asexual reproduction: mitosis or meiosis
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Terms in this set (138)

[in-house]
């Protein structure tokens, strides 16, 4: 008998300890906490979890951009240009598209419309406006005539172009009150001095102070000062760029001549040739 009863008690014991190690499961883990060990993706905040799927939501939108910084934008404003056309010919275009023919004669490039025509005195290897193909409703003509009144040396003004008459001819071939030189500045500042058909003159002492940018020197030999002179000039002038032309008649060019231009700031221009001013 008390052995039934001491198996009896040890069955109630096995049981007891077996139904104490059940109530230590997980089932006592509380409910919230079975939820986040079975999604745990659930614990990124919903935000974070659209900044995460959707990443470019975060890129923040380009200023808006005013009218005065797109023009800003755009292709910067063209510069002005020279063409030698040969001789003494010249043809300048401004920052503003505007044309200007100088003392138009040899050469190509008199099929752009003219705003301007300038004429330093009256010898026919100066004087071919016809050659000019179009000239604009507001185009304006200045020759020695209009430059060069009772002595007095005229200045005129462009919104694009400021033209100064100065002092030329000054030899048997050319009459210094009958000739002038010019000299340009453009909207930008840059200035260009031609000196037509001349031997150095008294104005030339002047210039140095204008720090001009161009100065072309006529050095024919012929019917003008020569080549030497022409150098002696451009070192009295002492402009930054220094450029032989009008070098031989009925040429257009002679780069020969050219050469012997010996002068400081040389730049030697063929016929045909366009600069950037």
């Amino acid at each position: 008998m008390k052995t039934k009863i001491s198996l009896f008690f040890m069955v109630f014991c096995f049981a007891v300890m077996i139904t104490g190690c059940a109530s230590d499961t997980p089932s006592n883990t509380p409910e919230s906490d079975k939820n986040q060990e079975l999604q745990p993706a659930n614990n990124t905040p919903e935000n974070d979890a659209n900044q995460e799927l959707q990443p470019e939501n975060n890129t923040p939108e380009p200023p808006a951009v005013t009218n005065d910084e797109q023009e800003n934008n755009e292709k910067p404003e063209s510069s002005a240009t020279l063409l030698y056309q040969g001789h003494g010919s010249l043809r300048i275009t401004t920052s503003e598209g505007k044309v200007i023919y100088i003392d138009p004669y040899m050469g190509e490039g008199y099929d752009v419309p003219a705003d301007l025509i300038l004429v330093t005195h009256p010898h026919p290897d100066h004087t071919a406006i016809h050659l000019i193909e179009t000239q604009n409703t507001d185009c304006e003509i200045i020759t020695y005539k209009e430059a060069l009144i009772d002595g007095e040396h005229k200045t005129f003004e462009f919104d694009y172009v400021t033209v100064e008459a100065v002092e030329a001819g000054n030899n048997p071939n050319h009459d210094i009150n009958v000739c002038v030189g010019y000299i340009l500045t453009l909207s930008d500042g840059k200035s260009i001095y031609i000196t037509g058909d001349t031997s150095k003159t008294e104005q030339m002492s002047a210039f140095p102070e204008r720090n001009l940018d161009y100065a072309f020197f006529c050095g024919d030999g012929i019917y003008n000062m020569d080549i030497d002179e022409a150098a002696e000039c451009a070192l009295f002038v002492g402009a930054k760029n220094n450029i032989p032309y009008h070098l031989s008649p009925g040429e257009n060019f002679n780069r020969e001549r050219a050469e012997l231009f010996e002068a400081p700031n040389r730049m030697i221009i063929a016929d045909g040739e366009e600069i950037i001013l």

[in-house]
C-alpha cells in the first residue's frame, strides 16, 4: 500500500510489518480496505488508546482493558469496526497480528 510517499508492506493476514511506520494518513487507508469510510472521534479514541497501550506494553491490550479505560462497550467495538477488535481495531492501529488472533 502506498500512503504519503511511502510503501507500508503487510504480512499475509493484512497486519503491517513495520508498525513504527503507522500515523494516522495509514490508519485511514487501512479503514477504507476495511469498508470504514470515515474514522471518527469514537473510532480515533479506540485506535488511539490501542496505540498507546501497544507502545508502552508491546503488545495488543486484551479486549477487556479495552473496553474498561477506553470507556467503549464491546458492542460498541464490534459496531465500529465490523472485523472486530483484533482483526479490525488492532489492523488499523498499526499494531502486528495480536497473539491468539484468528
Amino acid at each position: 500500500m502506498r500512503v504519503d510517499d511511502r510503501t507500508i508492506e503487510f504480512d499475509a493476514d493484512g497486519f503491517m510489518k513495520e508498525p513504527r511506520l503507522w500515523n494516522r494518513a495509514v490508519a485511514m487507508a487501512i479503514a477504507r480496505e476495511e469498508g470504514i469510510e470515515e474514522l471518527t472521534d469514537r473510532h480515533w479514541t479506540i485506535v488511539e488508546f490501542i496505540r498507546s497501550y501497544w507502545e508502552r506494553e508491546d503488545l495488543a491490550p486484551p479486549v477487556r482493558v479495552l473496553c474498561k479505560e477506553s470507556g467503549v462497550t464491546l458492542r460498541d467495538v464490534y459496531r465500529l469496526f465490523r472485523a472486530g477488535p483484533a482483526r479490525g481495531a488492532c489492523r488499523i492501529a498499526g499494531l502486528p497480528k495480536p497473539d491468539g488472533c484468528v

ovum-the egg of a female -usually relatively large and nonmotilespermatozoon-male -usually small and motilewhere do genes come fromfusion of haploid cellshow does the ovum movefollows the currents or whatever fluids are present. does not move on its ownwhat part of the sperm propels it aroundthe tailhermaphroditismindividual has both male and female reproductive systems, a solution to the special problem of sexual reproductiona common example of a hermphroditic organismearthworms are hermaphrodites but still require a partnerwhen does fertilization occur in the earthwormfertilization takes place when the earthworm creates a cocoon and deposits the eggs. this is when the eggs will be fertilized and not in the time of insemination.sequential hermaphroditismindividual reverses its sex during its lifetime. changes its gender when it wants or needs to.what drives sequential hermaphroditismhormonesexample of organism that udnergoes sequential hermaphroditismbluehead wrassewhat are the cycles of reproductive activity controlled byhormones and environmental cues2 mechanisms of sexual reproductionexternal and internal fertilizationexternal fertilization is pretty much exhibited by what type of organismsaquatic organismsin internal fertilization, wehre does the zygote maturein the reproductive tractclasping reflexthink frogs and how they exhibit external fertilization, the male frog responds to the pheromones released by reproductively ready female by exhibiting a clasping reflex, fertilizing the eggs as they come out of the femalespecies with external fertilization usually produce a very _____ number of offspring and treat it with _____large; little or no protection & carespecies with internal fertilization produce _____ number of offspringsmaller; and provides protection/protective coating, development within the reproductive tractautosomesnot the sex chromosomesX chromosomevery big and has lots of genes on itY chromosomevery smallhow many chromosomes will a gamete have23mullerian structuresfallopian tubes, uterus, upper half or third of the vaginawolffian systemkidneys and ureters, prostate gland, seminal vesicles, vas deferensSRY geneleads to the development of testes by producing a number of proteins that will cause the gonads to develop in such a way that the cortex of the gonadal tissue regresses and the medullary part of the gonadal tissue develops into testeswhat happens if you dont have SRY geneyour medullary part of hte gonadal tissue will regress and the cortex of the gonadal tissue will become ovarieswhat does the wolffian system need in order to developtestosteronewhat allowed for testes to developSRY genewhat are the two main cells on testesleydig and sertoli cellsleydig cellsproduce testosteronesertoli cellmakes and releases Antimullerian hormone AMHAMHtargets mullerian system and causes it to degernatewhat is the one thing under direct genetic controldifferentiation of the gonadsexternal sexual characteristics that develop in femalesgenital tubercle--> clitoris urethral fold closes to form urethra but not completely closed labioscrotal swelling becomes the labiaDHTdihydrotestosterone; some of the testosterone becomes DHT, a crucial hormone that allows for external masculinizationexternal sexual characteristics that develop in malesgenital tubercle becomes elongated and becomes penis, urethra fold closes completely, labioscrotal swelling becomes the scrotum, testes descend from the abdomen down into the scrotum5 bipotential structuresgenital tubercle, urethral folds and groove, labioscrotal swelling, cortex of gonad, medulla of gonadgenital tubercle becomesclitoris in female, glans penis in maleurethral folds and groove becomeslabia minora, opening of vagina and urethra in female and shaft of penis in malelabioscrotal swellingslabia majora in female and shaft of penis and scrotum in malecortex of gonadforms ovary in female and regresses in malesmedulla of gonadregresses in females and forms testes in malesprecursor of every steroid hormonecholesterolprecursos of sex hormonesprogesteroneenzyme that converts testoterone into estrogenaromataseandrogentestosterone and DHTenzyme critical in converting testoterone to DHT5 alpha reductasepropesia5 alpha reductase inhibitor that is currently being used to medicate male baldnessandrogen insensitivity syndromedisorder where a phenotypic female is a genotypic male. although the testes will develop and secrete androgens (testosterone and DHT) its androgen receptors will be defective and the tissues will be unable to respond to the androgens. becuase there is no DHT available, the default pathway for female phenotype will undergo.where does a lot of the development of oocytes occurin uterowhere are the primary oocytes that are ever going to be developed going to bein the ovarieswhat happens when ovaries and testes differentiatestem cells are producedoogoniastem cells that will become female gametesspermatogoniastem cells that will become male gameteshow are these stem cells reproducedby mitosiswhat kind of division and how many is required for the production of gametestwo meiotic cell divisionswhen do the primary oocytes get produced?during the embryonic period.speratidsprecursor cells of spermpolar bodythe other smaller cell that is produced along with a secondary oocyte during meiosis that eventually degenerates. it has a full complement of the genetic materialwhich sex produces androgen and which sex produces estrogenboth sexes produce androgen and estroenadrenal glandssecretes small amounts of sex steroidsgranulosa cellsconverts testoterone to estradiol/estrogen bc they have a lot of aromatase, the enzyme that converts testosterone to estrogenGnRH- gonadotropin releasing hormone - peptide hormone that is released by cells in the hypothalamus - released into portal vessels - comes down to the pituitary and triggers the release of LH and FSHLH-triggers leydig cells to make testoterone - will induce negaitve feedback back to the brain both at the pituitary gland level and the hypothalamus level to inhibit the release of GnRH and pituitary level of LH and FSHgonadotropin level and effect of low estrogen or androgengonadotropin level increases and no negative feedbackgonadotropin level and effect of moderate estrogen or androgennegative feedback and gonadotropin level decreasesgonadotropin level and effect of high or androgennegative feedback and gonadotropin level decreasesgonadotropin level and effect of high estrogen levelspositive feedback and gonadotropin level increases, causing an increase in LH and FSH releasewhy is positive feedback in response to high estrogen levels crucialit is required in order to get the LH surge needed to produce ovulation during the ovarian cycle. the LH surge will trigger ovulationtwo external reproductive organs of malepenis and scrotuminternal reproductive organs of maletestes, accessory glands, and ductslargest accessory gland in malesprostate glandprostate glandcompletely surrounds the urethrabenign prostatic hypertrophyprostate gland enlarges and compresses the urethra, causes difficulty in urinationwhat is key to erectionvasodilation that results in an increase amount of blood coming into the penis and creating vasocongestion; an increase in pressure will cut off the veins that drain the blood in the penisboulbourethral glandprovides secretions that add certain components to semenPathway for spermSEVEN UP seminiferous tubule epididymis vas deferens ejaculatory duct urethra peniswhere is sperm generatedseminiferous tubulestestes (gonads)produces sperm cells and hormonesaccessory glandssecretes products essential to sperm movementductscarries sperm and secretionshow is the acidic environment of the vagina conditionedsemen conditions the vagina by its secretions that come primarily from the bulbourethral gland and from the prostatewhat is semen composed of (8)sperm, mucus, water, buffers, nutrients, enzymes, zinc, and prostaglandinssource and function of spermseminiferous tubules and gametessource and function of mucusbulbourethral glands and as lubricantsource and function as waterall accessory glands and provides liquid mediumsource and function of buffersprostate, bulbourethral glands and neutralize acidic enviornment of vaginasource and function of enzymesseminal vesicles and prostate, clots semen in vagina than liquifies the clotsource and function of zincunknown source and functionsource and function of nutrients (4 types of nutrients)fructose, citric acid, vitamin c, carnitine seminal vesicles, prostate, seminal vesicles, epididymis nourishes spermlocation of leydig cellsbetween the seminifeorus tubules in interstitial fluid in interstitial spacesertoli cells-very large -provides supportive and nutritive role for the developing sperm cells - responds to testosterone by providing material for sperm cells - responds to FSHthe cell types in the seminiferous tubule 5spermatagonia spermatocytes primary and secondary spermatids leydig cells sertoli cellswhat does the head of sperm containgenetic material that is in the nucleuesacrosomeat the very top of a sperm cell head contains enzymes to aid fertilization, helping the sperm penetrate the ovumwhat happens upon FSH releaseupon being released fromt he pituitary, it is targeting the sertoli cells and stimulates them to help with sperm productionwhat does LH dotriggers the leydig cells to make testoteroneinhibincomes from the sertoli cells, works to give negative feedback to FSHandrogen binding proteinproduced by sertoli cells released into fluid in the lumen of seminiferous tubule binds androgen helping androgen from diffusing back out of the seminiferous tubuleswhat happens to sperm once maturereleased into lumen of the seminiferous tubules very diffferent from form of spermatocytes of the spermatids not fully functional and will be unable to move in fluid thus will move through bulk flow into the epidydimuswhen is the sperm cell fully mature and motileby the time they get pushed into the vas deferensexternal reproductive anatomy of femaleclitoris, labia, vaginal openinginternal reproductive organs of femaleovaries, ducts and chambersmenstrual cycleendometrium enlarges and then breaks down and is dischargedovarian cycleoogenesis leading to ovulationhow does the ovum move ino the fallopian tubebulk flowwhat kind of muscle is the uterussmooth muscleendometriumepitherlial structure the inside lumen of the uterus uterine cavity an endocrine structurewhat changes significantly during the menstrual ovary cycleendometrium- by getting much larger during the ovarian cycle and then at the end of the cycle during menstruation the endometrium is cut off of the uterus, producing menstrual flowwhere do primary follicles developin uterowhen do the follicles start to developthey start to develop in response to FSH-- a small number of follicles will develop and one of them in particular will develop the fastest and will odminatewhat happens while several follicles develop and get largerthe support, granulosa, and theca cells will proliferate immensely and will create a fluid filled chamber called the atrium, taking about two weekswhat happens after two weeksa surge in LH will rupture the follicle and push out the ovum aka the ovulated oocyte which ends up in the fallopian tubeswhat happens to the support cells that were presnt in the ruptured folliclethey become what is called the corpus luteum and will stay in the ovary, syntehsizing and producing hormones like crazy like before for another two weeks or sowhat has happened if the corpus luteum degeneratesit means that there was a futile fertilization of the ovum and there was not a successful pregnancyfollicular phase of the ovarian cyclethe first half of the cycle, when the development of the ovarian follicles dominateluteal phase of the ovarian cyclethe second phase of the ovarian cycleat what day of the menstrual cycle does the endometrium begin to slough offday 1 of the menstrual cyclewhen does ovulation usually occurat around the half time of the cyclemenses portion of the cyclethe beginning of the cycle that is characterized by menstrual flowproliferative phase of the cycleendometrium proliferates, becomes thicker and becomes receptive for a fertilized zygote for implantationfollicular phase =menses + proliferative phase; during the first 14 days of cycle is when we have developing follicle and developing oocyte that leads up to ovulationwhen is there positive feeefback for estrogenwhen stimulating follicular development while at the same time inhibiting LH and FSH releasewhat does this positive feedback lead tofollicles that have developed the most will keep developing while the follicles that are still dependent on FSH for develpment will stop developingwhat does progesterone do for endometriumit supports it- so as long as progesterone levels are high, the endometrium stays thick and lush and receptive to implantation via fertilized zygotewhat is the relationship between corpus luteum and progesteronit is a specialized structure to produce progesteronewhat happens if fertilization did occura zygote would develop and implant itself into endometrium the embryo will start to produce a peptide called human chorionic onadotropin hCGwhat does hCG doit feeds to the corpus uteum and supports the corpus luteum and maintains it so it doesnt degenerate. it continues to produce progesterone to maintain the endometrium and this will go on for weeks until the placenta to take over the role of progesterone producer ultimatey increases progesterone and estrogen as it supports the corpus luteum and inhibits GnRH